Charlotte Brontë's Jane Eyre is widely read as a classic feminist novel. Published in 1953, Villette, however, still resides in a shadowy region. Most readers of English novels would raise their eyebrows and then would exclaim, "Ah, that one!" And yet, in a number of ways Villette is a reminiscent of Brontë's other novel, Jane Eyre. The protagonists of both novels are lonely and poor young women venturing out in the world on their own. Both of them face adverse situations, fall in love, and suffer. Both prosper later in their lives. For many readers, the similarities end here, and for most, Lucy Snowe, the protagonist of Villette might appear antithetical to the eponymous heroine of Jane Eyre. For me, they appear as the two faces of the same coin. Whereas Jane Eyre is the romantic, turbulent expression of a deeply felt love, Villette is the realistic version of the same story lacking the presence of Edward Rochester, the Byronic hero that came to frequent many works of the regency romance in later times.
In many ways again, Lucy is like Jane, having lost her home and family at an early age and is forced to take up the job of companionship to an elderly lady. Later on, she travels to Villette, a fictional French-speaking city to teach at a boarding school run by Mme. Beck. Here, she meets M. Paul Emanuel, a relative of Mme. Beck, who is a teacher at the academy and eventually the two fall in love. But Lucy is Protestant while the other is Catholic and there are hindrances in their union. M Paul has to go away to West Indies, but before leaving, he declares his feelings for Lucy and helps her setting up her own boarding school, which she develops further.
The biggest problem that one faces while reading Villette stems from the reticence of its central figure. Much like Jane, Lucy is intelligent and observant. But very unlike Jane, she is quiet, reserved and patient. She hardly shares her thoughts and feelings with those around her. Moreover, she also keeps her readers at bay from reading her innermost thoughts. At best, she hints at certain occurrences, and surprises by her nonchalant revelations. Lucy might appear cold and indifferent because of her reticence, but she is also capable of being passionate, and forming sincere attachment. Her contentment in her service for Miss Marchmont reveals that she was truly able to connect with the semi-invalid elderly lady. For her god mother Mrs. Bretton and her son Graham, too, she feels deeply. When she gains consciousness in the presence of the former, the familiar furniture from the oblivious past make her yearn for a lost, but happy time. She even rushes to the window to see if she was back in that old house in the St. Anne's Street. (190)
How else is Villette a realistic version of Jane Eyre? Jane Eyre is the romantic tale of an eighteen years old young woman who finds her "master" in the Byronic Rochester. There are problems, but eventually they overcome the obstacles and live happily ever after. But the very fact that Lucy has to bury her first love and accept the truth about Dr. John that he would never fall for a poor girl of little physical beauty marks her story as realistic and plausible. Dr. John, or Graham Bretton is a kind and good person, but lacks depth in character. In a real world, there is only M. Paul, who is difficult to be understood even by the keenly observant Lucy Snowe. Even though he is revealed to be noble in a strange fashion, he lacks the charisma and strength of Rochester.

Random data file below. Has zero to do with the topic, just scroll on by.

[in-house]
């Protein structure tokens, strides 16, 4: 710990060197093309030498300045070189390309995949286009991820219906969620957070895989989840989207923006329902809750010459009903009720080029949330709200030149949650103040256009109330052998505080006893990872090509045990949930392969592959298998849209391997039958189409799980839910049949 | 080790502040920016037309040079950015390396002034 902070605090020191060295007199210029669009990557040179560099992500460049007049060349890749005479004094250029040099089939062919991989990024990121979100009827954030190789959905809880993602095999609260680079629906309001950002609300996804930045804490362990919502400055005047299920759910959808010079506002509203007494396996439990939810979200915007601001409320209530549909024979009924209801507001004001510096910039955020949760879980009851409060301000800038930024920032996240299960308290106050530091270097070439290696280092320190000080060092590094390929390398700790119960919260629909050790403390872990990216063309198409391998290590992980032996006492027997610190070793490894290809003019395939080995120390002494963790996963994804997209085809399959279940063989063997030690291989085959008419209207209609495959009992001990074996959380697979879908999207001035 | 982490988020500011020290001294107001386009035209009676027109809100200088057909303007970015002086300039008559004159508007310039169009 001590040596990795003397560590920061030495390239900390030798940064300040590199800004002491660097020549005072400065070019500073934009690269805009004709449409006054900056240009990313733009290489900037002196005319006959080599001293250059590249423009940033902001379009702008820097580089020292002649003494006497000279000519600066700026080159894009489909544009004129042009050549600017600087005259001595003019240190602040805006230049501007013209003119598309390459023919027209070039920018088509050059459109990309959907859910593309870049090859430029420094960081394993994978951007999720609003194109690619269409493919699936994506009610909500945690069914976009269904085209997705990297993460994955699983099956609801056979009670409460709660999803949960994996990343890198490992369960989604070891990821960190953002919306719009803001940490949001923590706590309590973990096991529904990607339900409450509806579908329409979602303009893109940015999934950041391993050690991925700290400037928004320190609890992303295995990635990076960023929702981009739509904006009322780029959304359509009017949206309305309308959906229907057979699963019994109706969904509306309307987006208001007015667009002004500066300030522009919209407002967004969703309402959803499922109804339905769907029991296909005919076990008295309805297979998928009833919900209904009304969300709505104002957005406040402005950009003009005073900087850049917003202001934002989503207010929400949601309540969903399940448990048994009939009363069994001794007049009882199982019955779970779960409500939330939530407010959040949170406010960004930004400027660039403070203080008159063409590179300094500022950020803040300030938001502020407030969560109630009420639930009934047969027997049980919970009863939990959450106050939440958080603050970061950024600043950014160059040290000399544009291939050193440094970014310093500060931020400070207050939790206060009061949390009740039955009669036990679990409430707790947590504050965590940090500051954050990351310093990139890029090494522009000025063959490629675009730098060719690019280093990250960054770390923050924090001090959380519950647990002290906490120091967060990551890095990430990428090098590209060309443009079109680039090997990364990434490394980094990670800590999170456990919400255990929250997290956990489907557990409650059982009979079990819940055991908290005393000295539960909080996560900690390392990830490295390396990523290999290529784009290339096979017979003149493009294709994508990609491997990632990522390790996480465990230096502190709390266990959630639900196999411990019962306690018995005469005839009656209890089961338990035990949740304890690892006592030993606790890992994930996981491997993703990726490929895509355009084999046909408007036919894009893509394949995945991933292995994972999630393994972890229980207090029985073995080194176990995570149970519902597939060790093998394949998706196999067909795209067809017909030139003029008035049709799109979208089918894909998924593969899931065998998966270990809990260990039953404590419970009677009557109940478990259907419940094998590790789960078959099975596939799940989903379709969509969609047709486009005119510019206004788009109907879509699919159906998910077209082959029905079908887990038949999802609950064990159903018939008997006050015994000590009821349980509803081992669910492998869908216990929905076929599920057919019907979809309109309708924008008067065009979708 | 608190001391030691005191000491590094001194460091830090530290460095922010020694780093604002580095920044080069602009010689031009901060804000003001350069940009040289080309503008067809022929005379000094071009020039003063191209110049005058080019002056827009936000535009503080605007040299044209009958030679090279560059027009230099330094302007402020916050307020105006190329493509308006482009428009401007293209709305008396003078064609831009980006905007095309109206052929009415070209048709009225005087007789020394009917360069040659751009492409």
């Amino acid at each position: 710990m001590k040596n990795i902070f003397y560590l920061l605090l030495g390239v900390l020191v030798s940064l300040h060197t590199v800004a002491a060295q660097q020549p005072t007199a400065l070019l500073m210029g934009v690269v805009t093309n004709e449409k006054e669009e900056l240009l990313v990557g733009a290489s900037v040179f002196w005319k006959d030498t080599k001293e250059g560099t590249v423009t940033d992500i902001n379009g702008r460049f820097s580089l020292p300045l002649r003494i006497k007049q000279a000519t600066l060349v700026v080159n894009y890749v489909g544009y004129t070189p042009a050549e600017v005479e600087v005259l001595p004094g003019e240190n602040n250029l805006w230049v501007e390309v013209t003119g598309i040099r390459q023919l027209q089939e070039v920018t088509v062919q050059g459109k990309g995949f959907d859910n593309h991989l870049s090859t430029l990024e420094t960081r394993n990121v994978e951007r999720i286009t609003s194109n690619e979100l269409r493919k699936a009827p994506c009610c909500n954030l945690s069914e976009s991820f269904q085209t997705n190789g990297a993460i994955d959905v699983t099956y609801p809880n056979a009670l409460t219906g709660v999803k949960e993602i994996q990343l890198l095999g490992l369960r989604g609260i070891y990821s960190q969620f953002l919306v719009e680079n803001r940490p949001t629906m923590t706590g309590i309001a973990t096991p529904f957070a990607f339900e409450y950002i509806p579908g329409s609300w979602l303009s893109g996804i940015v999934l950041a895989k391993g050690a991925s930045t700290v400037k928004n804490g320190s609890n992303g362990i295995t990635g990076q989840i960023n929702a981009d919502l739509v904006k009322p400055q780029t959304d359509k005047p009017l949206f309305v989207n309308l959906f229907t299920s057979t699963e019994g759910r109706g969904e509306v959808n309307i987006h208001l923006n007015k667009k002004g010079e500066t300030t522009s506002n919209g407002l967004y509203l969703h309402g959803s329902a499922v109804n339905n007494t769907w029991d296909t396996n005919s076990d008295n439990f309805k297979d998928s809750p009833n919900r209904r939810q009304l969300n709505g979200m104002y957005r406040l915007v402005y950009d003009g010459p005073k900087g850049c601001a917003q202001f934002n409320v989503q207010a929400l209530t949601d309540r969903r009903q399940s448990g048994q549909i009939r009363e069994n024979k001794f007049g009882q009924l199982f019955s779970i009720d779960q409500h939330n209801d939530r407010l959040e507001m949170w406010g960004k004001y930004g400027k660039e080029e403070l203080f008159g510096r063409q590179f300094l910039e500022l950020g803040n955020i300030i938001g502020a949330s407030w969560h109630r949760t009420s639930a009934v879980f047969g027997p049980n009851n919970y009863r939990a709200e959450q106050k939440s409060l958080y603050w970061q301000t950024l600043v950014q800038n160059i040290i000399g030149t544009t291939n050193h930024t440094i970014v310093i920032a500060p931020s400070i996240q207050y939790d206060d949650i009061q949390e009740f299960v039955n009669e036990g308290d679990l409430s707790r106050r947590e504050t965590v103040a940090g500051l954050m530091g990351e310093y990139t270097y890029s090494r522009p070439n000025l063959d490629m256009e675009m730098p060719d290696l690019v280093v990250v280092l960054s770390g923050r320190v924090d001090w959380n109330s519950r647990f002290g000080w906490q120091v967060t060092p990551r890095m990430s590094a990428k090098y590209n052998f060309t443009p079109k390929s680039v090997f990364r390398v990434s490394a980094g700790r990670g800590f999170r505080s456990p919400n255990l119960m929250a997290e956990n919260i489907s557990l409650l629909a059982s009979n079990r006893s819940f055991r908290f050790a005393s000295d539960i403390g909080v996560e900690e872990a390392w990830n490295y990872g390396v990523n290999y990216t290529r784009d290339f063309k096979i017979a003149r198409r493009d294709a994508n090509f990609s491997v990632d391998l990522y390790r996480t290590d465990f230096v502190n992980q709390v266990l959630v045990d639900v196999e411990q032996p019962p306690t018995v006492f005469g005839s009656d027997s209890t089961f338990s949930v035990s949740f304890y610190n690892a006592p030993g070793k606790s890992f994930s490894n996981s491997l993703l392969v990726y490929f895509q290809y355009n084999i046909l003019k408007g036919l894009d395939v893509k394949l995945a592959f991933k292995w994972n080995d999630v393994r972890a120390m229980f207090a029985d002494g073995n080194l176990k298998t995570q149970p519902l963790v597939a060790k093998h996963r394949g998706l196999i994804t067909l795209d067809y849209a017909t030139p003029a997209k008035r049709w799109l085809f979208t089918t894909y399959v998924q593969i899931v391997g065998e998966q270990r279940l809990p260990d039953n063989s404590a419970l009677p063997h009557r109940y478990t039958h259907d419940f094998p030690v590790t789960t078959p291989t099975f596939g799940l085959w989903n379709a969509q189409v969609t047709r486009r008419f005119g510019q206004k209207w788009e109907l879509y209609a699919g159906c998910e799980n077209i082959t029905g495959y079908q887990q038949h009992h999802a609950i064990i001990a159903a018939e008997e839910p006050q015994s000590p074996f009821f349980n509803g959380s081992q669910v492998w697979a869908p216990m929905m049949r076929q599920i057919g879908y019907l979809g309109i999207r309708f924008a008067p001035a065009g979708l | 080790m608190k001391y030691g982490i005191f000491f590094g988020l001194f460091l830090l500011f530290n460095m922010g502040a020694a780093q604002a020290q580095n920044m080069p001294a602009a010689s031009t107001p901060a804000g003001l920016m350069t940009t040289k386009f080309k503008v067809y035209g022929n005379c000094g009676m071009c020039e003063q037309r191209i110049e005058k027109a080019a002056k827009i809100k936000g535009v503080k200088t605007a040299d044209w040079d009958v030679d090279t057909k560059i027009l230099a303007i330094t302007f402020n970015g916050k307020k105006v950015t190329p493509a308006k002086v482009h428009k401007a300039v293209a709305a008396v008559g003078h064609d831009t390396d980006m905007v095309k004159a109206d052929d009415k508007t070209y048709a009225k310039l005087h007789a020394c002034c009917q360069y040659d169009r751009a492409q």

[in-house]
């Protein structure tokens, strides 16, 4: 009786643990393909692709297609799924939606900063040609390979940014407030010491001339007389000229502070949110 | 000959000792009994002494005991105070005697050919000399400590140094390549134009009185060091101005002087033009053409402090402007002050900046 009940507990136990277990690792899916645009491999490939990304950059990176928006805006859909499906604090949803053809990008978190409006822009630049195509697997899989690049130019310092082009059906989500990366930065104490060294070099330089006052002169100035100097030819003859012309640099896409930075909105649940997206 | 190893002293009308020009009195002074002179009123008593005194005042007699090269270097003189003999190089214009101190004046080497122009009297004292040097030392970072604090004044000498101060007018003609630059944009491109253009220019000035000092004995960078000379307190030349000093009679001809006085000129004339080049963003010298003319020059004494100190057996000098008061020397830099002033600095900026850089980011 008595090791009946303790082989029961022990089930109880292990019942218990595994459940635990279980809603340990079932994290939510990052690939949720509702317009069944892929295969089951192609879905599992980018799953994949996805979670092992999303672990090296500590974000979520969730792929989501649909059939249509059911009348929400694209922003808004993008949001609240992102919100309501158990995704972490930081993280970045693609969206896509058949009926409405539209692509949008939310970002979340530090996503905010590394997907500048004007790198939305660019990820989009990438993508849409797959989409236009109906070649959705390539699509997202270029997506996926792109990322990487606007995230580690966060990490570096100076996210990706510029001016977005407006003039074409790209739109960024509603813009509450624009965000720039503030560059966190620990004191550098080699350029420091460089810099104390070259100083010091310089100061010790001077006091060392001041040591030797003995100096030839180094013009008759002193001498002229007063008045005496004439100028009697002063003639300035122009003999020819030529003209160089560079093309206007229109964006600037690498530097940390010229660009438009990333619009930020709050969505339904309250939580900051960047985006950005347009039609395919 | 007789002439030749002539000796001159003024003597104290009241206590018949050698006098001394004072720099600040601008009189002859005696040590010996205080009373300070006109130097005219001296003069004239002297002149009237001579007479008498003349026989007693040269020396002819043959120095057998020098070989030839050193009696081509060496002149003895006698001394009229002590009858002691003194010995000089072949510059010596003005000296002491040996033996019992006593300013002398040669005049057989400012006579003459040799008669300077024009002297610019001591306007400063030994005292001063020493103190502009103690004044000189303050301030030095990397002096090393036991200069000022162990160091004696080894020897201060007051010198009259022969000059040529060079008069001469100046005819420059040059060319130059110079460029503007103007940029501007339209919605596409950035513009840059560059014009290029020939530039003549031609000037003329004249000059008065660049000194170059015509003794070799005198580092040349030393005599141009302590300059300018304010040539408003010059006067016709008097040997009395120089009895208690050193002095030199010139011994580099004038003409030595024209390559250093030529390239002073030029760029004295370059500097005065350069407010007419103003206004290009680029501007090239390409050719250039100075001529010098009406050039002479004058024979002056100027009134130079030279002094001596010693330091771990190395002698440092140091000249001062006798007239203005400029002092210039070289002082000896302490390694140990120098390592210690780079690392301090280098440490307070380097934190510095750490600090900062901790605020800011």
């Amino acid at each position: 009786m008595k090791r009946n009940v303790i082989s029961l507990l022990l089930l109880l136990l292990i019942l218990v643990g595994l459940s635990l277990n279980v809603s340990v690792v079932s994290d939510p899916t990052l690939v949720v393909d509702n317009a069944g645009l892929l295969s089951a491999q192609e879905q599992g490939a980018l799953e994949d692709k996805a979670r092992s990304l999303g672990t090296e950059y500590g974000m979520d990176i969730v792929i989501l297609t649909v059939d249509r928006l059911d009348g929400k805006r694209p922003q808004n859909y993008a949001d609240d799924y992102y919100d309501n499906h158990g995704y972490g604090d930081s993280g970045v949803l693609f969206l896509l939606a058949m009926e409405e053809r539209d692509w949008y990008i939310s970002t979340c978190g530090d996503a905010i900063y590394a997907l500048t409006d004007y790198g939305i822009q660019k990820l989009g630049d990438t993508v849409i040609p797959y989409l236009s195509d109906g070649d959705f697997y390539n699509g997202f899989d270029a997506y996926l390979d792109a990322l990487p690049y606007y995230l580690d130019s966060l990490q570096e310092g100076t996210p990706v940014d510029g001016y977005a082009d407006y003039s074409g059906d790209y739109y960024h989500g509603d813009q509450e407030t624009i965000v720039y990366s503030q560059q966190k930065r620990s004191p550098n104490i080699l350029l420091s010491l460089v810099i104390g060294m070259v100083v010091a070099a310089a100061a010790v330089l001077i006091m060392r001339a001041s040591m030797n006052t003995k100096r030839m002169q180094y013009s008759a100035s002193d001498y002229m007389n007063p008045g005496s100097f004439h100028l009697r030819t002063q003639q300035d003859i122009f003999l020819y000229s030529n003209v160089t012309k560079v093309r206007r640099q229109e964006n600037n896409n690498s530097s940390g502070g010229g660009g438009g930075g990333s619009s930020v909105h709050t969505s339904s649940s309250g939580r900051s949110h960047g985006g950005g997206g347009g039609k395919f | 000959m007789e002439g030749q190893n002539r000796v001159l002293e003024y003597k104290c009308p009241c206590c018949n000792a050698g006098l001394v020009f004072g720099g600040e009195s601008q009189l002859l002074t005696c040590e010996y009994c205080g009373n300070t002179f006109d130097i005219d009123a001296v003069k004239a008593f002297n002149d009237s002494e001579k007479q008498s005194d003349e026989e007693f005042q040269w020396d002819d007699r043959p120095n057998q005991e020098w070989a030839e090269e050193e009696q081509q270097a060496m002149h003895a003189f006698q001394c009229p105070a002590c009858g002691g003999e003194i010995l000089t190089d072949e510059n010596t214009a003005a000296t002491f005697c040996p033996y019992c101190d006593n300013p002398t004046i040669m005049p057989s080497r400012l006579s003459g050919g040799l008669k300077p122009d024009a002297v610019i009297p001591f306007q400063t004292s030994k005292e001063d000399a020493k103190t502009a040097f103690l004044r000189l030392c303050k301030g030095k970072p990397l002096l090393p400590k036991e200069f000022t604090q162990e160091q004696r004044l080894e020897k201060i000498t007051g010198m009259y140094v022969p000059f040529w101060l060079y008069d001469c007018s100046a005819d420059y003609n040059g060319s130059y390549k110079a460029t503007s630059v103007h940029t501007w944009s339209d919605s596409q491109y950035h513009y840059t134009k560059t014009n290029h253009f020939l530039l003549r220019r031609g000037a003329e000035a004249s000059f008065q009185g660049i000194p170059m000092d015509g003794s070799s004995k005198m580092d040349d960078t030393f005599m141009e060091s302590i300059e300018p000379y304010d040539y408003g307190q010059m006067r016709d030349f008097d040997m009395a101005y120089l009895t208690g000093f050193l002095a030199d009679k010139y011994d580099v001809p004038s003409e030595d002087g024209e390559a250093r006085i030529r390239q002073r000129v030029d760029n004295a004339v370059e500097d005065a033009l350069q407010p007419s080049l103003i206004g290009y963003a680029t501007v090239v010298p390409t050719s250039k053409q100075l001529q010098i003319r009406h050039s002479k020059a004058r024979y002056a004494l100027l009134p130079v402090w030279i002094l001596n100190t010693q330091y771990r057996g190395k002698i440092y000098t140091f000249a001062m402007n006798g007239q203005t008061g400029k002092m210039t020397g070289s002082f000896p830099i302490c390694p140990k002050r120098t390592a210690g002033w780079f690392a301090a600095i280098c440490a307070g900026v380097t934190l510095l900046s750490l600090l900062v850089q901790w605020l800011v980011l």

I also could not help feeling that whereas none of the male characters have even the capacity to understand Lucy fully, the women around her are more appreciative of her. Her relationships with Miss Marchmont and Mrs. Bretton highlight the importance of the absentee mother in Lucy's life. Here once again one can detect a parallel connection to Jane Eyre. From this perspective, even the intrusive Madame Beck has an important role to play. Then just as Jane played the mother's role in little Adela's life, Lucy comes to play a similar role in the lives of both thoughtless and flirtatious Ginevra, and her ladylike and thoughtful cousin Paulina.
That Villette is a realistic realization of the other novel is also given out in its title. Unlike Jane Eyre, the focus of the title is not on the heroine, but on the setting. Though it is her story, in her pragmatic and cautious way Lucy Snowe manages to influence beyond her story by claiming that she is not significant enough to have her name on the title page. She seems to want to include the stories of all those having impact on her life. However, the fact that she is able to do so much shows her to be very important indeed.
Charlotte Brontë's treatment of the supernatural has always seemed fascinating to me. Unlike her sister Emily, she always looks for an explanation for the eerie, bizarre elements she uses in her novels. But whereas the demonic laughter of Thornfield can be credibly traced back to the mad woman in the attic, the mysterious nun in Villette transforming into M le Comte de Hamal is a disappointment. At the same time, it is probably the author's way of grappling with the reality where there is no way of becoming an heiress. At best, one can get a hundred pounds from a charitable benefactress, or through someone's guilty conscience.
In my years of reading literature, I have come to this understanding: "Truth might very well be sordid. But we make it beautiful/ meaningful through our interpretations. Hence life is about interpretations, as is literature." When I was younger, I loved Jane, her bold proclamations about love and life. A part of me will always admire her, but I have also learnt to appreciate Lucy and I feel that Charlotte Brontë in all probability, put more of herself in Lucy than she did with Jane.
Sohana Manzoor is Associate Professor, Department of English and Humanities at ULAB. She is also the Literary Editor of The Daily Star.